ers agreed Monday to a new
seven-year contract for the
firm to provide emergency
medical response across the
county, including Bastrop,
Elgin and Smithville.
For the service, Guardian
will earn a subsidy of
$383,000 in addition to insur-
ance payments and other
Pet. 2 Commissioner Clara
Beckett, who led the negotia-
tions for the county, praised
the new pact. "This contract
is rock solid," she said. "A
lot has been added to protect
District Attorney Bryan
Goertz also gave it his bless-
ing. "Legally, it's okay," he
Complaints about ambu-
lance response times, espe-
cially in Smithville, prompt-
ed commissioners to begin a
search last year to see if they
could attract a more respon-
sive service provider. After
studying proposals from
Guardian and a competitor,
the county opened talks with
Guardian aimed at a new
The new contract spells
out how quickly Guardian
must respond to life-threaten-
ing and less urgent calls with-
out facing possible financial
penalties. In Bastrop, Elgin
and Smithville, Guardian has
agreed to respond to the most
serious situations within less
See EMS, Page 2A
Fishing on the Colorado.
Bastrop... Downtown & Around.
■ Thursday's forecast:
■ Last week:
High Low Prec.
Saturday 70 46 none
Sunday 72 41 none
Monday 68 35 none
Tuesday NA NA NA
Bastrop HS renovations cost increased
By Terry Hagerty
The costs for Bastrop High
School additions and renova-
tions have increased by approxi-
mately $754,000 since last sum-
mer, according to a recent report
by the main contractor on the
The original estimated proj-
ect cost of $21,388,751 has
increased to $21,923,394 under
a "final construction budget,"
said Steve McCleskey with
Bartlett Cocke L P.
McCleskey told the Bastrop
trustees during a March 25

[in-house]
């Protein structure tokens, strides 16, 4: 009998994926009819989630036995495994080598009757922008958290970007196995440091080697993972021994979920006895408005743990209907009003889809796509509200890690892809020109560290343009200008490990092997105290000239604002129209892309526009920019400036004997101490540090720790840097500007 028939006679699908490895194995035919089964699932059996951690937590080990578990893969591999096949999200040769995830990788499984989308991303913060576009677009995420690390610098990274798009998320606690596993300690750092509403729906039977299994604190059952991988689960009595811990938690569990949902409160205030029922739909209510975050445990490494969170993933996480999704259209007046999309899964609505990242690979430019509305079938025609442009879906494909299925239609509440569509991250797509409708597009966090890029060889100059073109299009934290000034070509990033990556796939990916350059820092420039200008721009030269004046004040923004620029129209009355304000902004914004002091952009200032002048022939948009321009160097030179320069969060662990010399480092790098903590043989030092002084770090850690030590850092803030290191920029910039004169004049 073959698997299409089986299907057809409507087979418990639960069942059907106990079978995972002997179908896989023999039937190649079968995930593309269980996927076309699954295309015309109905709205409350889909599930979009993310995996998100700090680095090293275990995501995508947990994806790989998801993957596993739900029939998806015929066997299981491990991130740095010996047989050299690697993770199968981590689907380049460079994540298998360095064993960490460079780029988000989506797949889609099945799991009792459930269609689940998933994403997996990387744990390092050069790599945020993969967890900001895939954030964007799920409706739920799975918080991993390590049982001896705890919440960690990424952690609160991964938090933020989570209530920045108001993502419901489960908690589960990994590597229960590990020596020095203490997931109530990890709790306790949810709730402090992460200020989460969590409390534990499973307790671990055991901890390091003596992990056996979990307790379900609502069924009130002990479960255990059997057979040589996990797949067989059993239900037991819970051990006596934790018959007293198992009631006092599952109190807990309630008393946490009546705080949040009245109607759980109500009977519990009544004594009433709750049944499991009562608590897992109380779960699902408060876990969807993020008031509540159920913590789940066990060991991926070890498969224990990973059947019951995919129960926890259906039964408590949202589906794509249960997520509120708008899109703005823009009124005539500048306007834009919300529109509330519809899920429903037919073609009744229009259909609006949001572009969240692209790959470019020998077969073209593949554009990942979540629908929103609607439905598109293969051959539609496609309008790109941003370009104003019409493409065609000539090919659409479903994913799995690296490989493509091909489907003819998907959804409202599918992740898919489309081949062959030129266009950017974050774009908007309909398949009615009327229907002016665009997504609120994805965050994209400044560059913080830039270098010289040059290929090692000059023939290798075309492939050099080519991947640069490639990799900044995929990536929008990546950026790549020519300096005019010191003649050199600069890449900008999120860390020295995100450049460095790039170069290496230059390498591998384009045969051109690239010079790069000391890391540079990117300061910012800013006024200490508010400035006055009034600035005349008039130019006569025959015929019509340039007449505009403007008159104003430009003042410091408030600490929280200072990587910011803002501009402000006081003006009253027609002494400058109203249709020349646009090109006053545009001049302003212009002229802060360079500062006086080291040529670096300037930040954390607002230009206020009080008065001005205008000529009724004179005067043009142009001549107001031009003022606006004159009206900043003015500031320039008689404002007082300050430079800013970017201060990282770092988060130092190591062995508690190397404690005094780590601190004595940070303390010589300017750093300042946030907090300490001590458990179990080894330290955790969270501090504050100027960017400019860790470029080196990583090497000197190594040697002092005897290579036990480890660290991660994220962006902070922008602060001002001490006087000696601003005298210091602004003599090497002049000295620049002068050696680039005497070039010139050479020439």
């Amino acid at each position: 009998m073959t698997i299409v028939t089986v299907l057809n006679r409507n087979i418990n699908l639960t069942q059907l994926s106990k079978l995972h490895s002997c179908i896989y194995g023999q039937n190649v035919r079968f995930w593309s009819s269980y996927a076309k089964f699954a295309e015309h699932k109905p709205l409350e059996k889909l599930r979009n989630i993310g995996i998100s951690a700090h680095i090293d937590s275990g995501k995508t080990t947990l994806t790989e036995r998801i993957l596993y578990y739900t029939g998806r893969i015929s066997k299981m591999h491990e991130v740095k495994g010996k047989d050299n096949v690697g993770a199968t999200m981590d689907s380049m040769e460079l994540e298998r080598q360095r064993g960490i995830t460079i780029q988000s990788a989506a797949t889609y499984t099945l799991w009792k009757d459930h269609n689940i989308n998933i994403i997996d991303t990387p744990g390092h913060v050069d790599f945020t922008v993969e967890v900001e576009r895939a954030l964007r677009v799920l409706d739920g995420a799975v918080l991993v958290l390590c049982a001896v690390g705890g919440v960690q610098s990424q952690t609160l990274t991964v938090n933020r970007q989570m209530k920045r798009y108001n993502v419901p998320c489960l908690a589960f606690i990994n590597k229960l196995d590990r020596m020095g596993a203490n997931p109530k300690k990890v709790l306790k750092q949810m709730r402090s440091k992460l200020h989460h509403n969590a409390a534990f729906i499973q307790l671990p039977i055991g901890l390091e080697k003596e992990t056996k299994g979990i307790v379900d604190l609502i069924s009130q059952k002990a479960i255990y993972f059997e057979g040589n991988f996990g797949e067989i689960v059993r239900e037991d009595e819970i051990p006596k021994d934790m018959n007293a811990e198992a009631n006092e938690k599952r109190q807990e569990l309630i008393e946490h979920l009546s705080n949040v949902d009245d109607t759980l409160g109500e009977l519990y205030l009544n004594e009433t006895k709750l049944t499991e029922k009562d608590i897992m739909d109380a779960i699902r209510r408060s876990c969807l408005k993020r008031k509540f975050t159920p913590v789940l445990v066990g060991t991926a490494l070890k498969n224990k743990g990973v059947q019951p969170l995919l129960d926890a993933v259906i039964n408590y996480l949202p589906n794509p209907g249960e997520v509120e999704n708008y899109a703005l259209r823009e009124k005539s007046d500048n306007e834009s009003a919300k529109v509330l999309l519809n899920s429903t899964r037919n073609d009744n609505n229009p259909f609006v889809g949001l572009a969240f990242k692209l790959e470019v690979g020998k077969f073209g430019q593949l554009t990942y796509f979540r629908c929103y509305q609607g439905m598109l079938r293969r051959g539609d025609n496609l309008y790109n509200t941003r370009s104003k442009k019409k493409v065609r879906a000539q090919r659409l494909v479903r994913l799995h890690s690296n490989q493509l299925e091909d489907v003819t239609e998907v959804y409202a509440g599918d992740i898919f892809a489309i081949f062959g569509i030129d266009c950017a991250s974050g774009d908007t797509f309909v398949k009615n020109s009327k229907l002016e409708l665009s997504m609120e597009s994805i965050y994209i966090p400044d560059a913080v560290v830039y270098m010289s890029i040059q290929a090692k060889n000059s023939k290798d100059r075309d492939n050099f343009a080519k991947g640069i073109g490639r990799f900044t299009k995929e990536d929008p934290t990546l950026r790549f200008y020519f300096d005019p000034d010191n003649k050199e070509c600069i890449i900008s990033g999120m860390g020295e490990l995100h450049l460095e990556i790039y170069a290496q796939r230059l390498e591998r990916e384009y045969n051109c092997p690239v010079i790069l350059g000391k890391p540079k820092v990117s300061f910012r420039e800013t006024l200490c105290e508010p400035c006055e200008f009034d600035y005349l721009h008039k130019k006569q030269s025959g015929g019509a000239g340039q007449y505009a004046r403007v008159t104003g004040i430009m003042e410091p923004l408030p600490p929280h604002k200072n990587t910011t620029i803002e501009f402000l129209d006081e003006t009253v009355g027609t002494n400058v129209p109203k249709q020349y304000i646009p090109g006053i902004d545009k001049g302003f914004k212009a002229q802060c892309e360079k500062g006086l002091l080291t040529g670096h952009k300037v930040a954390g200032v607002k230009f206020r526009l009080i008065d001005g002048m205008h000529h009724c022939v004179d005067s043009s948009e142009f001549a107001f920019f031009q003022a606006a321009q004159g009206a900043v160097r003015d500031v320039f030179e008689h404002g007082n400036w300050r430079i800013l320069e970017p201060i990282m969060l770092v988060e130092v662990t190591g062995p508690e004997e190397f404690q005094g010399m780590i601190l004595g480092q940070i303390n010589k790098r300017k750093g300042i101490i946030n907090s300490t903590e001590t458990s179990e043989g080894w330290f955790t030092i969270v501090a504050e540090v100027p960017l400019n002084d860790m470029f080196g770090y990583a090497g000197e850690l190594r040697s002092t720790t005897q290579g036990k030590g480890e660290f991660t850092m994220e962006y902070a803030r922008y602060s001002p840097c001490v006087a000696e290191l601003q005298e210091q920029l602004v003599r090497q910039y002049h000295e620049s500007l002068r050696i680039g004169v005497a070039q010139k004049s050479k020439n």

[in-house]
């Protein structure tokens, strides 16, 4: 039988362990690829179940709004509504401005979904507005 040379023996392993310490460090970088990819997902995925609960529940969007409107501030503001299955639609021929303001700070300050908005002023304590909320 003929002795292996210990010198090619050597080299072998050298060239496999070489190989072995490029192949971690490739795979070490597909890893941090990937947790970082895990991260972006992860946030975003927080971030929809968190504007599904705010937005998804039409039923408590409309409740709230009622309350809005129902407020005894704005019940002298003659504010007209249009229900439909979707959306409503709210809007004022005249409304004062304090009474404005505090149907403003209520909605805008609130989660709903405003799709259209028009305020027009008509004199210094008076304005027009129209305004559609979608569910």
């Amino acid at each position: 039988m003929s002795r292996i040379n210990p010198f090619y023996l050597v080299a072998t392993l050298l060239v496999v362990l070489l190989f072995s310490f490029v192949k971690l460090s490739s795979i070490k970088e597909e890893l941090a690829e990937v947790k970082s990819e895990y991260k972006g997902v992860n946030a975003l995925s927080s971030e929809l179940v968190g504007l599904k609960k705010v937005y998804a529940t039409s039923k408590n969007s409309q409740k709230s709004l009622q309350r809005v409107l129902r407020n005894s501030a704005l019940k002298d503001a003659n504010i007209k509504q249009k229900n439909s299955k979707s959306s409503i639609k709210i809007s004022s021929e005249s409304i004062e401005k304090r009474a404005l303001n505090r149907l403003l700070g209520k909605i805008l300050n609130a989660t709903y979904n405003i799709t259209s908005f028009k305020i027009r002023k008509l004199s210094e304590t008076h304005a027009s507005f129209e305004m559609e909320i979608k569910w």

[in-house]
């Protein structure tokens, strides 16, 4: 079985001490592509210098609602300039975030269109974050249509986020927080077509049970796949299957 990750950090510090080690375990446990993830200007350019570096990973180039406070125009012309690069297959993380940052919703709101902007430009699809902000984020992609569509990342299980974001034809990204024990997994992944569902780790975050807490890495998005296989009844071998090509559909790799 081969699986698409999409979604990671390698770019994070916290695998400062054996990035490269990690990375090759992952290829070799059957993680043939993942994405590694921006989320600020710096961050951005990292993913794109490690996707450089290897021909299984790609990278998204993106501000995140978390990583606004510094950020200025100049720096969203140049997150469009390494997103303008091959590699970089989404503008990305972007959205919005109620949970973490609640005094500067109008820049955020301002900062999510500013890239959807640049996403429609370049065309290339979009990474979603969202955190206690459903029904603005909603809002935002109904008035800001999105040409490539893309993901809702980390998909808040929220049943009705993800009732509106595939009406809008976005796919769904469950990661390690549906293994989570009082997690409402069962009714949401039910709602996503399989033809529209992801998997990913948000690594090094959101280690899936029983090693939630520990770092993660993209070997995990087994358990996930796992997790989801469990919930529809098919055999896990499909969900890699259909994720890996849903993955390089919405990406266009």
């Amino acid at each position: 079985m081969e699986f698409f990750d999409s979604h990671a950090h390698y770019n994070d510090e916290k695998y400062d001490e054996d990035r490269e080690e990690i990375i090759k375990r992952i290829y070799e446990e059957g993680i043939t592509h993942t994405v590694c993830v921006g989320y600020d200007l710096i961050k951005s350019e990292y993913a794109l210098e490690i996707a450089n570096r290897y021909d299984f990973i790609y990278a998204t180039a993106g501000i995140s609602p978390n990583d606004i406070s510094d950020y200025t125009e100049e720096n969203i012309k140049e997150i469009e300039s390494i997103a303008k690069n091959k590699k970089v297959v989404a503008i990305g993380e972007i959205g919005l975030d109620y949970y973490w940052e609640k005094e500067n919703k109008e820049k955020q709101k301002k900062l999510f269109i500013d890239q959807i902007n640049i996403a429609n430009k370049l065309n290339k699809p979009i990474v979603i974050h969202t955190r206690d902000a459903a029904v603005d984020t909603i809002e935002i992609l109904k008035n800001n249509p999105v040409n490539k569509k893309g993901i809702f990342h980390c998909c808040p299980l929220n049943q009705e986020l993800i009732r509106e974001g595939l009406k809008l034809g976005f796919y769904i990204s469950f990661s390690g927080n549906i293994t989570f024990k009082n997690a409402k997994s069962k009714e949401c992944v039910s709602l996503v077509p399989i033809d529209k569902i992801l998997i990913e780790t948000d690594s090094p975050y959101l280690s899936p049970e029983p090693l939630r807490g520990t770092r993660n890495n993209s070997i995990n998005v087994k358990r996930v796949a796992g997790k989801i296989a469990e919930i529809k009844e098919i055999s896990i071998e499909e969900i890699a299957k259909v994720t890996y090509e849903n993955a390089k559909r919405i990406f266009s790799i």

school board meeting that most
recent escalation in costs —
$317,912 — involved air con-
ditioning and plumbing work
on portable buildings, the sports
field house and transportation
McCleskey said the costs of
the work "came up significantly
higher than we anticipated."
The first price increase of
$436,730 was approved by
the board in July 2007. Those
increases were due to extra
work required for site utilities
Henry Gideon, chief opera-
tions officer for the district, said
the price increases are not unusu-
al for a project with the scope of
work involved at BHS.
Jail inmates, revenue on the rise for county
By Jacqueline Davis
If the Bastrop County Jail's
local inmate population remains
steady this year, the county just
might rake in more income
than it first expected from rent-
ing surplus jail space to the
U.S. Marshal Service, Sheriff
Rosanna Abreo said.
On Monday, Abreo reported
having 121 U.S. Marshal pris-
oners and one Bureau of Prisons
hold in the jail, which currently
bring in about $6,500 a day or
about $190,000 a month.
"If we're able to keep that
number (of U.S. Marshal pris-
oners) above 150, then it will
generate more than projected,"
Abreo said. "As long as our
own population remains stable,
or below 180, we will continue
to take Marshal prisoners up to
That would generate $9,010
per day for the county and
$270,300 per month. Abreo said
she expects to rent that much
jail space by May 1, and that the
jail should be able to maintain
150 to 170 U.S. Marshal holds
after that date until the effects of
county growth begin showing
up in the jail.
However, County Auditor
Lisa Smith said the county
would not likely make the bud-
geted revenue expected this
year for jail rental because the
jail was scheduled to open in
January and ended up opening
The jail was budgeted to
bring in $2.3 million, but Smith
anticipates the jail only bringing
in $1.5 million by Sept. 30. The
loss is offset by the reduction in
budgeted expenditures for the
months the new jail addition
went unused, Smith added.
"You have to keep in mind
See JAIL, Page 3A
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McAuley, Davis. The Bastrop Advertiser (Bastrop, Tex.), Vol. 155, No. 15, Ed. 1 Thursday, April 17, 2008, newspaper, April 17, 2008; Bastrop, Texas. (texashistory.unt.edu/ark:/67531/metapth252469/m1/1/: accessed September 26, 2017), University of North Texas Libraries, The Portal to Texas History, texashistory.unt.edu; crediting Bastrop Public Library.